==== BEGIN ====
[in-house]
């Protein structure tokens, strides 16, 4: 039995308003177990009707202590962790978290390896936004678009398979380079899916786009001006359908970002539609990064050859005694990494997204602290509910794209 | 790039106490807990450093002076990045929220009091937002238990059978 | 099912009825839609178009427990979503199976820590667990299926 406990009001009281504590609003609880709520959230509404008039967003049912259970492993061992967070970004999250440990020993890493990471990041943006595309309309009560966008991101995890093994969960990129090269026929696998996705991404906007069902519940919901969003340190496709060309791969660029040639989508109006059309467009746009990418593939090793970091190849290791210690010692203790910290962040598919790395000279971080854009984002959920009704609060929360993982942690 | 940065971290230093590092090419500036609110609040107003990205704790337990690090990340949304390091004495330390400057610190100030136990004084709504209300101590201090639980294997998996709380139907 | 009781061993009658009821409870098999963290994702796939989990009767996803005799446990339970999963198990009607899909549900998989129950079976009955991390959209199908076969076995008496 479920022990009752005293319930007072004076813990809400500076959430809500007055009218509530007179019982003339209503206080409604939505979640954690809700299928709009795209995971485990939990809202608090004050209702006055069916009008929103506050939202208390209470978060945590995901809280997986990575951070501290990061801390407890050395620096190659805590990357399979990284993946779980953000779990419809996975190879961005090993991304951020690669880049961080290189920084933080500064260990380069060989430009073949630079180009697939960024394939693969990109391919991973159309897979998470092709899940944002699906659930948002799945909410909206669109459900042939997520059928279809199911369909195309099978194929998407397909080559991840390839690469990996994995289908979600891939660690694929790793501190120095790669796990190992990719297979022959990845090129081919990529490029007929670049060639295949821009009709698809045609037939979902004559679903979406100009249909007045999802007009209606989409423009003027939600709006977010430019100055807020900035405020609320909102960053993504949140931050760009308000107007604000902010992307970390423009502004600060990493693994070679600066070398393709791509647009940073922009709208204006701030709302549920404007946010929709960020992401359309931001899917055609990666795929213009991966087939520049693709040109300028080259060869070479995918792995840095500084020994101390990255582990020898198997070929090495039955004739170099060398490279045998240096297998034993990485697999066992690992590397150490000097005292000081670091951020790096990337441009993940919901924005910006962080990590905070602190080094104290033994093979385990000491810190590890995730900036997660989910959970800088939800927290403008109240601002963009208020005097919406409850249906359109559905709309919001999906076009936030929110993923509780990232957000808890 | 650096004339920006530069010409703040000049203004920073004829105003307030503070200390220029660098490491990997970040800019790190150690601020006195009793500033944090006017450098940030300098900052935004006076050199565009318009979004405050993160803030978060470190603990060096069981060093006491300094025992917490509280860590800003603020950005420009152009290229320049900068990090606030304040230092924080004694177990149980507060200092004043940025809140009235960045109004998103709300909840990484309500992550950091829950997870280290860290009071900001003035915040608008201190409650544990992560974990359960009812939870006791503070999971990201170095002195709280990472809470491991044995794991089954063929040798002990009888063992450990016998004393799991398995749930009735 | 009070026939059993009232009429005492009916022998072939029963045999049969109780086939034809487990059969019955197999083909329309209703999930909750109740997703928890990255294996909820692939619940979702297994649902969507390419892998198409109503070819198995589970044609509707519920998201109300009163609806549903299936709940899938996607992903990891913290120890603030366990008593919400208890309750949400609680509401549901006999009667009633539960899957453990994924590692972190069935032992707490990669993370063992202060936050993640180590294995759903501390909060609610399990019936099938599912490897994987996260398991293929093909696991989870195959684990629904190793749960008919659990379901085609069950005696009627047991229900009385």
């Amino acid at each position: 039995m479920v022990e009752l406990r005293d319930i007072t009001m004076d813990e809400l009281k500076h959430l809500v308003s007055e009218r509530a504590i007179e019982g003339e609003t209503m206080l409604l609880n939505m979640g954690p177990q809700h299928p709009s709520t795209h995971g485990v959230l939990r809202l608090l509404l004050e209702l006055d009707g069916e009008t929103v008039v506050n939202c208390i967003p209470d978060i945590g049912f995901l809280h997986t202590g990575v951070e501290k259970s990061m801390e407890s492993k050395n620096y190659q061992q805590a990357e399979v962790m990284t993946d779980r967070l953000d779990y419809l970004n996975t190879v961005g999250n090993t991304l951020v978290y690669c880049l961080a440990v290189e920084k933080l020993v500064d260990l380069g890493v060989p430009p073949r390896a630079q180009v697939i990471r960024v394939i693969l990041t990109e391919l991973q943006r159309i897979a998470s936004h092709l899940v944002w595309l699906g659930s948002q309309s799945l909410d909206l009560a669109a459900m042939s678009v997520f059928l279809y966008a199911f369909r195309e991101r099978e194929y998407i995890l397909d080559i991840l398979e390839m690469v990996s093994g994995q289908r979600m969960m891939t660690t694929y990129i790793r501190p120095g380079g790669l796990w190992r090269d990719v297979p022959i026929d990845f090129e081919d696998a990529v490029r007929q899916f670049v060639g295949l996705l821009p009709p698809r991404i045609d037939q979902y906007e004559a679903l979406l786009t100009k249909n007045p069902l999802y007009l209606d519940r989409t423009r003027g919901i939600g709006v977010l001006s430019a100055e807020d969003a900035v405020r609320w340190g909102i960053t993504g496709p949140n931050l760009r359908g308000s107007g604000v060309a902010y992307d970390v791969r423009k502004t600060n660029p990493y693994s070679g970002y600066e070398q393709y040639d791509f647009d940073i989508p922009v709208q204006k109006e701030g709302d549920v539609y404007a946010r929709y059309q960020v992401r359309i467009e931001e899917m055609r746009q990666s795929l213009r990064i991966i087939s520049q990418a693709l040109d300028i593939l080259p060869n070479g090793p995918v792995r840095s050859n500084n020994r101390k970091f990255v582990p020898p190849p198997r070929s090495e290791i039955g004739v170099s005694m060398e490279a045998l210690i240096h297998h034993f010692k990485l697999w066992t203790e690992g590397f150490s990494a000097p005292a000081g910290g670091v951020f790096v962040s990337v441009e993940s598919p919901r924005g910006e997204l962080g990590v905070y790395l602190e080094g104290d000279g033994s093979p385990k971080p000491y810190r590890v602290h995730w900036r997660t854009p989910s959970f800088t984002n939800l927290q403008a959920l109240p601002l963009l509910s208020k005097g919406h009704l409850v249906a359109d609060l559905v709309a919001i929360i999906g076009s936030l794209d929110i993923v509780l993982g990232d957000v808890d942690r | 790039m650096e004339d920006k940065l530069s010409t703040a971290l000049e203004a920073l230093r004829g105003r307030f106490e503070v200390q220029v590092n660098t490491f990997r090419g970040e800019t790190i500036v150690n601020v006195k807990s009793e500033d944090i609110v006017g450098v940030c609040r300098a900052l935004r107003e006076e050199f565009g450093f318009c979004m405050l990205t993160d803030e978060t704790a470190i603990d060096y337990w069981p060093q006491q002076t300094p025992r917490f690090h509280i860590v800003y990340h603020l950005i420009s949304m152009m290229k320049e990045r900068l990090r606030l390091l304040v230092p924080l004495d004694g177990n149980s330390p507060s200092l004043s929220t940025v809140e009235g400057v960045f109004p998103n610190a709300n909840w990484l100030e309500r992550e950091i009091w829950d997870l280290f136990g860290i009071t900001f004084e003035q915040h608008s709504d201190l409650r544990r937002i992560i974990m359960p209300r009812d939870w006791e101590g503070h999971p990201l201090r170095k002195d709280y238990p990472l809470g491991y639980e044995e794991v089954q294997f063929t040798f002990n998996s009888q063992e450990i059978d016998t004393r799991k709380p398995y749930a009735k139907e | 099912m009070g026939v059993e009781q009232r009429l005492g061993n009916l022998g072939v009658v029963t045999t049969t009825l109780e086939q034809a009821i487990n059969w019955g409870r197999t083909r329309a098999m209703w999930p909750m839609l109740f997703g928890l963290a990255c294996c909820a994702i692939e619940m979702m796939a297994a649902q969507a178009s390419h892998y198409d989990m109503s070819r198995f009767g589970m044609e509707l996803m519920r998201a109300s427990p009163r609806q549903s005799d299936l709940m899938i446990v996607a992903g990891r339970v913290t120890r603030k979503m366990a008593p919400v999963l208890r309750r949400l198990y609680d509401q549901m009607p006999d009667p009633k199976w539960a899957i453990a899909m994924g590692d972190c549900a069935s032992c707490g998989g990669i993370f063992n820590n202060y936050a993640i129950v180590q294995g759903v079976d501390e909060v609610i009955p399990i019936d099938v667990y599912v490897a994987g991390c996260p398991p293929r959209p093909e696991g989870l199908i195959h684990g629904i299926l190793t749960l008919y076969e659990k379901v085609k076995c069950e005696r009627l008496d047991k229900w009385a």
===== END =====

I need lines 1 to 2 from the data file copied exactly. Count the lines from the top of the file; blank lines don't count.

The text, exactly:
[in-house]
């Protein structure tokens, strides 16, 4: 039995308003177990009707202590962790978290390896936004678009398979380079899916786009001006359908970002539609990064050859005694990494997204602290509910794209 | 790039106490807990450093002076990045929220009091937002238990059978 | 099912009825839609178009427990979503199976820590667990299926 406990009001009281504590609003609880709520959230509404008039967003049912259970492993061992967070970004999250440990020993890493990471990041943006595309309309009560966008991101995890093994969960990129090269026929696998996705991404906007069902519940919901969003340190496709060309791969660029040639989508109006059309467009746009990418593939090793970091190849290791210690010692203790910290962040598919790395000279971080854009984002959920009704609060929360993982942690 | 940065971290230093590092090419500036609110609040107003990205704790337990690090990340949304390091004495330390400057610190100030136990004084709504209300101590201090639980294997998996709380139907 | 009781061993009658009821409870098999963290994702796939989990009767996803005799446990339970999963198990009607899909549900998989129950079976009955991390959209199908076969076995008496 479920022990009752005293319930007072004076813990809400500076959430809500007055009218509530007179019982003339209503206080409604939505979640954690809700299928709009795209995971485990939990809202608090004050209702006055069916009008929103506050939202208390209470978060945590995901809280997986990575951070501290990061801390407890050395620096190659805590990357399979990284993946779980953000779990419809996975190879961005090993991304951020690669880049961080290189920084933080500064260990380069060989430009073949630079180009697939960024394939693969990109391919991973159309897979998470092709899940944002699906659930948002799945909410909206669109459900042939997520059928279809199911369909195309099978194929998407397909080559991840390839690469990996994995289908979600891939660690694929790793501190120095790669796990190992990719297979022959990845090129081919990529490029007929670049060639295949821009009709698809045609037939979902004559679903979406100009249909007045999802007009209606989409423009003027939600709006977010430019100055807020900035405020609320909102960053993504949140931050760009308000107007604000902010992307970390423009502004600060990493693994070679600066070398393709791509647009940073922009709208204006701030709302549920404007946010929709960020992401359309931001899917055609990666795929213009991966087939520049693709040109300028080259060869070479995918792995840095500084020994101390990255582990020898198997070929090495039955004739170099060398490279045998240096297998034993990485697999066992690992590397150490000097005292000081670091951020790096990337441009993940919901924005910006962080990590905070602190080094104290033994093979385990000491810190590890995730900036997660989910959970800088939800927290403008109240601002963009208020005097919406409850249906359109559905709309919001999906076009936030929110993923509780990232957000808890 | 650096004339920006530069010409703040000049203004920073004829105003307030503070200390220029660098490491990997970040800019790190150690601020006195009793500033944090006017450098940030300098900052935004006076050199565009318009979004405050993160803030978060470190603990060096069981060093006491300094025992917490509280860590800003603020950005420009152009290229320049900068990090606030304040230092924080004694177990149980507060200092004043940025809140009235960045109004998103709300909840990484309500992550950091829950997870280290860290009071900001003035915040608008201190409650544990992560974990359960009812939870006791503070999971990201170095002195709280990472809470491991044995794991089954063929040798002990009888063992450990016998004393799991398995749930009735 | 009070026939059993009232009429005492009916022998072939029963045999049969109780086939034809487990059969019955197999083909329309209703999930909750109740997703928890990255294996909820692939619940979702297994649902969507390419892998198409109503070819198995589970044609509707519920998201109300009163609806549903299936709940899938996607992903990891913290120890603030366990008593919400208890309750949400609680509401549901006999009667009633539960899957453990994924590692972190069935032992707490990669993370063992202060936050993640180590294995759903501390909060609610399990019936099938599912490897994987996260398991293929093909696991989870195959684990629904190793749960008919659990379901085609069950005696009627047991229900009385």